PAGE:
From the late 1970s on, the Palestinian Arab inversion and appropriation of the League of Nations/United Nations-confirmed return of the Jewish people to a fragment of the former Ottoman Empire went septic. It spread from Middle East studies curricula through news media into politics and popular culture. As it did so, it both provided cover, as anti-Zionism, for the resurgence of antisemitism, and infantilized Western academic analyses of Arab-Islamic culture.
A successful rewrite of modern Chinese history, especially under the Communist Party, in accordance with “Xi Jinping Thought,” could similarly hobble Western strategic planners. Hence, countering Xi’s xenophobic revisionism deserves a priority in Washington along with modernizing and expanding the U.S. Navy and decoupling the American economy from China’s.
The government Xi and the CCP control is as hard and yet ultimately brittle as cast iron. Celebrating its 100th anniversary last year, the party lavished praise upon itself and its century of putative success at “national rejuvenation” and called for more. To impose its invalid rhetoric, China deploys a high-tech police state, ever more intrusive and brutal at home, more intimidating and expansionist abroad. The objective is to suppress domestic dissent and foreign resistance by destroying facts and silencing the vocabulary that sustain independent, contrary thought.
A political entity compelled to trumpet its legitimacy and rewrite its history and that of the people under its rule is vulnerable to a campaign from the opposite direction, one of delegitimization. Yet in countering the danger from China, few if any in U.S. political leadership and supporting foreign policy intelligentsia call for a psychological warfare offensive.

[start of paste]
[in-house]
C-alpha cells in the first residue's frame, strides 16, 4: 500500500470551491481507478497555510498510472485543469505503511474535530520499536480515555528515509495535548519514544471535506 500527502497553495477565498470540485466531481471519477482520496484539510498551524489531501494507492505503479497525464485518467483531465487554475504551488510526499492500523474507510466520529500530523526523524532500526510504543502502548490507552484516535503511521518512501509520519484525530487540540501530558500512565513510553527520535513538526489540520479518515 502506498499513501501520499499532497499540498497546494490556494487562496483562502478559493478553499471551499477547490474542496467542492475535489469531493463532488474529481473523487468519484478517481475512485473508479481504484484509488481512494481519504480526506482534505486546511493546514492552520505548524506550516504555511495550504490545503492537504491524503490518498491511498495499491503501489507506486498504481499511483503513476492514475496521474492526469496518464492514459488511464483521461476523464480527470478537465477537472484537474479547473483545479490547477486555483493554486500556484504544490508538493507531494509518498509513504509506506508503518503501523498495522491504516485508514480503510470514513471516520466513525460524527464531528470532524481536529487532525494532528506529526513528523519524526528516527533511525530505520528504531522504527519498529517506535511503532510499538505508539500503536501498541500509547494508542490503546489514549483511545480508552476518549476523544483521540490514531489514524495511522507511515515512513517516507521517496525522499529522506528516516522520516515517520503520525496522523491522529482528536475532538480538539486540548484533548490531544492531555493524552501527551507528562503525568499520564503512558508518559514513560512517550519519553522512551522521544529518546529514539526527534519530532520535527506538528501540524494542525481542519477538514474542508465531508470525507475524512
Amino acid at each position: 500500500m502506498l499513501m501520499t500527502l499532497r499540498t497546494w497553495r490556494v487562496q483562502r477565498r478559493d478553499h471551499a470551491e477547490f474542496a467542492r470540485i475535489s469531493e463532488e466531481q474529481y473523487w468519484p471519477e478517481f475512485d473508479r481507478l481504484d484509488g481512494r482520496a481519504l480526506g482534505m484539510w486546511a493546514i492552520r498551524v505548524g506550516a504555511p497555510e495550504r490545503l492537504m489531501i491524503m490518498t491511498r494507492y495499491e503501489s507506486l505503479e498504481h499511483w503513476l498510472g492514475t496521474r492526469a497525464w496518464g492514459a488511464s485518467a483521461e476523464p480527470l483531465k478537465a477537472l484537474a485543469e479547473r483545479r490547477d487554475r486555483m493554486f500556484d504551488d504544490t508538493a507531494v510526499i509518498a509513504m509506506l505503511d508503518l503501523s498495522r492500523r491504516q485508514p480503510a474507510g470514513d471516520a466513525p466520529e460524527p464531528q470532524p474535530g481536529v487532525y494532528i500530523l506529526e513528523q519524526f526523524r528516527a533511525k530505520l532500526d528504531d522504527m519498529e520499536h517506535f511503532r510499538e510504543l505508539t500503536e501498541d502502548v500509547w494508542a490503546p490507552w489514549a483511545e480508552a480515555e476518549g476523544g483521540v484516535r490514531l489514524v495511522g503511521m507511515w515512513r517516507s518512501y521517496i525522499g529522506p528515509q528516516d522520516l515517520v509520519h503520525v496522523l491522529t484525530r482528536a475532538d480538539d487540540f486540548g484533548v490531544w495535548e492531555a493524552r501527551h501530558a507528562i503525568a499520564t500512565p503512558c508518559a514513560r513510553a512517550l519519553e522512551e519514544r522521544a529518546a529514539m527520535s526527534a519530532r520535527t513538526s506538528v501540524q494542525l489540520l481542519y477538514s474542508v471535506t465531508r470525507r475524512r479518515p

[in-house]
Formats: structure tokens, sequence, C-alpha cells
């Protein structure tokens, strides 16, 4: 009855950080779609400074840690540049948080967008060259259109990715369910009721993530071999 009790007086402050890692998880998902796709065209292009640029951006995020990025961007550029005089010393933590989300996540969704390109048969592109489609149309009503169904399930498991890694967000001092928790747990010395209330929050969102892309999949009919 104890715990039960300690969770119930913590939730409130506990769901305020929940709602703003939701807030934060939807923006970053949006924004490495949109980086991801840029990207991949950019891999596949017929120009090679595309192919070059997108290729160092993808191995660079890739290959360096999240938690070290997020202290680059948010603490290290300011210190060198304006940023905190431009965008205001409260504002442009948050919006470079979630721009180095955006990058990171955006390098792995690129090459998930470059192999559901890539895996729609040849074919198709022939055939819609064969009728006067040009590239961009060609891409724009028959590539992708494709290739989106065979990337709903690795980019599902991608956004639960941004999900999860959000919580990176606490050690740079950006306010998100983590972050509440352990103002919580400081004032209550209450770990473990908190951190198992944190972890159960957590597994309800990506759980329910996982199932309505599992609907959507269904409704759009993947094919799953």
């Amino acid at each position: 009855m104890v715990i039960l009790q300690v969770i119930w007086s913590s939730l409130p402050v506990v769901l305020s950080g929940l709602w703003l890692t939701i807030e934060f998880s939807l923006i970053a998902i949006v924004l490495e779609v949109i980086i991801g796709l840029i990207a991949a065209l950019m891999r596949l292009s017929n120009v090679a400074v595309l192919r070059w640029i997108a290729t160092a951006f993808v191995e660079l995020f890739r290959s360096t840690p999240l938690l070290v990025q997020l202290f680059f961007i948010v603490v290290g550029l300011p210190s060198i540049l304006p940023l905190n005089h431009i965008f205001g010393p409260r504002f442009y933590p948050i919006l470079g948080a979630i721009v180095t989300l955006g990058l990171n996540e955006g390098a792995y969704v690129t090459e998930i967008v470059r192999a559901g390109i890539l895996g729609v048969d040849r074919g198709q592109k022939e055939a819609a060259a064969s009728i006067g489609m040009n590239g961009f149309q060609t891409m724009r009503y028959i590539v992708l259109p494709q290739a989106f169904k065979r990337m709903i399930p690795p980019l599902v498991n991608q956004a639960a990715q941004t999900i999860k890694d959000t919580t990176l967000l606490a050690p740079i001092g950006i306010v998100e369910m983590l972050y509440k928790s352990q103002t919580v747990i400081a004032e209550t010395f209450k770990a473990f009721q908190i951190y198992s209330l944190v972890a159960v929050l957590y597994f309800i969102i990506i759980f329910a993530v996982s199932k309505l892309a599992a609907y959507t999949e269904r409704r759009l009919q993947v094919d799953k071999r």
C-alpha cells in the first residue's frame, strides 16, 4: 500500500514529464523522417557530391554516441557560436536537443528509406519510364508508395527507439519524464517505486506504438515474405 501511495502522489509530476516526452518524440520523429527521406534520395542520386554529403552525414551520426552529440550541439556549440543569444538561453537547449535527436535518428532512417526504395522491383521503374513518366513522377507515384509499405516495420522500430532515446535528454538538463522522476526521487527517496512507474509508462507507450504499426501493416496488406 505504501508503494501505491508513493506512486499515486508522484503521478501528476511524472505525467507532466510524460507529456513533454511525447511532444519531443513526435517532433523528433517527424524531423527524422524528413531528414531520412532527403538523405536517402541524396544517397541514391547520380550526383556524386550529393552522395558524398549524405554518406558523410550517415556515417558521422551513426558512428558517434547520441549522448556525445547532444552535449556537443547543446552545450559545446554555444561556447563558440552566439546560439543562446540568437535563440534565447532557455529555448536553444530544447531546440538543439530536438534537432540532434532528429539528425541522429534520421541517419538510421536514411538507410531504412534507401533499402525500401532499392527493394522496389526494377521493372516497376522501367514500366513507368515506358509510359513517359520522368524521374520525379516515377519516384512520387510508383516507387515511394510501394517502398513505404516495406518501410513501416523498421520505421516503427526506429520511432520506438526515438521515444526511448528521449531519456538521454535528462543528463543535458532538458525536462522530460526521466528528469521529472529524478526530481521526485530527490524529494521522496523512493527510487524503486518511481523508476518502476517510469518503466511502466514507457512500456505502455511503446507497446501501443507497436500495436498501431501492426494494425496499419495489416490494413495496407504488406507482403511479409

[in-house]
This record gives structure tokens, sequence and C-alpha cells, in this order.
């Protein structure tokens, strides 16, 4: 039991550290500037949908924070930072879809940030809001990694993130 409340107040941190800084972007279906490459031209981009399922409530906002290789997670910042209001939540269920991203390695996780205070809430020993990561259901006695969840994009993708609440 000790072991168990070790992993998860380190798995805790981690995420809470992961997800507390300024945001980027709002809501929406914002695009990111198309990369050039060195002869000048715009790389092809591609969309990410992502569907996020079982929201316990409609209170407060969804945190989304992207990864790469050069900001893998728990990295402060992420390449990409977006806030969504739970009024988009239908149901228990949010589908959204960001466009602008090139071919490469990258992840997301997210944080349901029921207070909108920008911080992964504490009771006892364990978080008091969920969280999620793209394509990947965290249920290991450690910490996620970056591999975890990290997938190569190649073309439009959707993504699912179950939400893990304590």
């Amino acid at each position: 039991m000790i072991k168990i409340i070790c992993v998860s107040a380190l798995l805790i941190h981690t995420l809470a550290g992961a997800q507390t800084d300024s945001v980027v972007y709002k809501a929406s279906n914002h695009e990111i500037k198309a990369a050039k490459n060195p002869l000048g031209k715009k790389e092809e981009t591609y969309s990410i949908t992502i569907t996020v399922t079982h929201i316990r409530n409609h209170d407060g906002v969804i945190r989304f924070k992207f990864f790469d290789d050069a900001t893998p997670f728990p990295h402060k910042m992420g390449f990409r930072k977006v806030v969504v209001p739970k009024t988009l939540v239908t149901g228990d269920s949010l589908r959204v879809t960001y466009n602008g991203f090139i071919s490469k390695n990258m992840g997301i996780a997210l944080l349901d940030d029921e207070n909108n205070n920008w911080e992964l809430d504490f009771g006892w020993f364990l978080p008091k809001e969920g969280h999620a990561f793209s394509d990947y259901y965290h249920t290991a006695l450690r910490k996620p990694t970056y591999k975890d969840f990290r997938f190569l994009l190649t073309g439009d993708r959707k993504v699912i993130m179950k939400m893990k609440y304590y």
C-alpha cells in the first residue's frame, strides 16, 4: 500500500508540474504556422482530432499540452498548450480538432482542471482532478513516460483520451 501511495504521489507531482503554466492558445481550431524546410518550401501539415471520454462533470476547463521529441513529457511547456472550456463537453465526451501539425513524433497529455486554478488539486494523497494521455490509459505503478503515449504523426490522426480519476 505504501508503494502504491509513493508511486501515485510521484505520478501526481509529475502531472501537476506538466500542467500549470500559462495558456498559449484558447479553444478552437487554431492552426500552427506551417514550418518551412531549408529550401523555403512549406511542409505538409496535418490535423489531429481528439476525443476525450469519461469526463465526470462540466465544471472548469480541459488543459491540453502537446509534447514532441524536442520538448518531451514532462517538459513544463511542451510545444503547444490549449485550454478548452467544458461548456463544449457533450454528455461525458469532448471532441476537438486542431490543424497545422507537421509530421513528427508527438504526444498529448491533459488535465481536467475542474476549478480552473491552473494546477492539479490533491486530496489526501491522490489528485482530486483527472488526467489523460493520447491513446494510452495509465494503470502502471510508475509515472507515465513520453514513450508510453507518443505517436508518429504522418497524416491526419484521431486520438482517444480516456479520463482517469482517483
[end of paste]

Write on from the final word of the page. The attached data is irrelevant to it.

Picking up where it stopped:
Meanwhile, Xi’s historical revisionism strengthens his bid to become president-for-life, to enlist nationalist (than is, ethnic majority Han) enthusiasm and make bogeymen of the West, especially the United States. So, exposing Xi, general secretary of the country’s Communist Party and chairman of its central military commission in addition to being president, as a naked emperor and the party as China’s prison warden is urgent.
Not only the American and European publics but also the Chinese should know that the party and communist China’s first ruler, Chairman Mao Zedong (in power from 1949 to 1976), directly and indirectly murdered 40 million to 80 million Chinese. That makes “the Great Helmsman” history’s leading mass murderer, outstripping even Josef Stalin and Adolf Hitler. And it confirms the party as accomplice.
Something up Xi’s sleeve
At their mid-November summit-via-Zoom, Xi and U.S. President Joseph Biden spoke of cooperating on climate change. Beijing also has expressed a willingness to discuss nuclear weapons with Washington. Such diplomacy is akin to the magician’s distracting patter while preforming his tricks.
More to the point is that under Xi, the ruling Communist Party continues rapidly modernizing the country’s offensive capabilities. These include hypersonic missiles apparently designed to overcome U.S. missile defenses and whose recent tests surprised U.S. intelligence ; cyberwarfare that not only might cripple American communications but also fry the electric grid, plunging the United States into chaotic dark and cold; and a large and growing navy to threaten Taiwan, intimidate other allies including Japan, Australia and South Korea and potentially dominate key international shipping lanes. Regarding potential nuclear talks, Secretary of State Antony Blinken has warned of “the rapid growth” of China’s nuclear arsenal; the Pentagon expresses concern over the country’s move to an edgy launch-on-warning posture.
U.S.-China competition is more than the latest iteration of history’s recurrent great power rivalries. If one follows Viktor Frankl (the psychiatrist and survivor who after the Holocaust posited there are only two “races,” one decent and the other not) through Samuel Huntington (whose post-Cold War “clash of civilizations” forecast movements of reactionary cultural-religious identities pressuring Western liberal democracies) one understands that America-versus-China is this generation’s heavyweight title fight.